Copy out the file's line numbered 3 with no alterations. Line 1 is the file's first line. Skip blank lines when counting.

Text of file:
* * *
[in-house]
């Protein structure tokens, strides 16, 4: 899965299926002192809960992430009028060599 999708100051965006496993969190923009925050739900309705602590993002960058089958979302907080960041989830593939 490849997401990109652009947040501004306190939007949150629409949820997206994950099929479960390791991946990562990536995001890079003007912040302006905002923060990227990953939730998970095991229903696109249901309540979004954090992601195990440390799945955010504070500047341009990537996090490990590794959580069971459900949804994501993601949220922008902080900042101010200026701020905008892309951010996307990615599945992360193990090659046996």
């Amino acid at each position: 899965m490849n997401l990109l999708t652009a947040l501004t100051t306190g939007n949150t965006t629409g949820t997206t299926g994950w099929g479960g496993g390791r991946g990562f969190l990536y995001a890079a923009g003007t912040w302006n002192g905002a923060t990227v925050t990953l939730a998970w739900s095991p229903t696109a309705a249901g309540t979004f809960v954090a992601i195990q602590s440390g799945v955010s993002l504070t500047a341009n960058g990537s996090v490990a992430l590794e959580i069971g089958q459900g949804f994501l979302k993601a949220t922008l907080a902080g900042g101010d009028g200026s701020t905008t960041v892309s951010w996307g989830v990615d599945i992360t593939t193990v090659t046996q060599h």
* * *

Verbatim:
């Amino acid at each position: 899965m490849n997401l990109l999708t652009a947040l501004t100051t306190g939007n949150t965006t629409g949820t997206t299926g994950w099929g479960g496993g390791r991946g990562f969190l990536y995001a890079a923009g003007t912040w302006n002192g905002a923060t990227v925050t990953l939730a998970w739900s095991p229903t696109a309705a249901g309540t979004f809960v954090a992601i195990q602590s440390g799945v955010s993002l504070t500047a341009n960058g990537s996090v490990a992430l590794e959580i069971g089958q459900g949804f994501l979302k993601a949220t922008l907080a902080g900042g101010d009028g200026s701020t905008t960041v892309s951010w996307g989830v990615d599945i992360t593939t193990v090659t046996q060599h």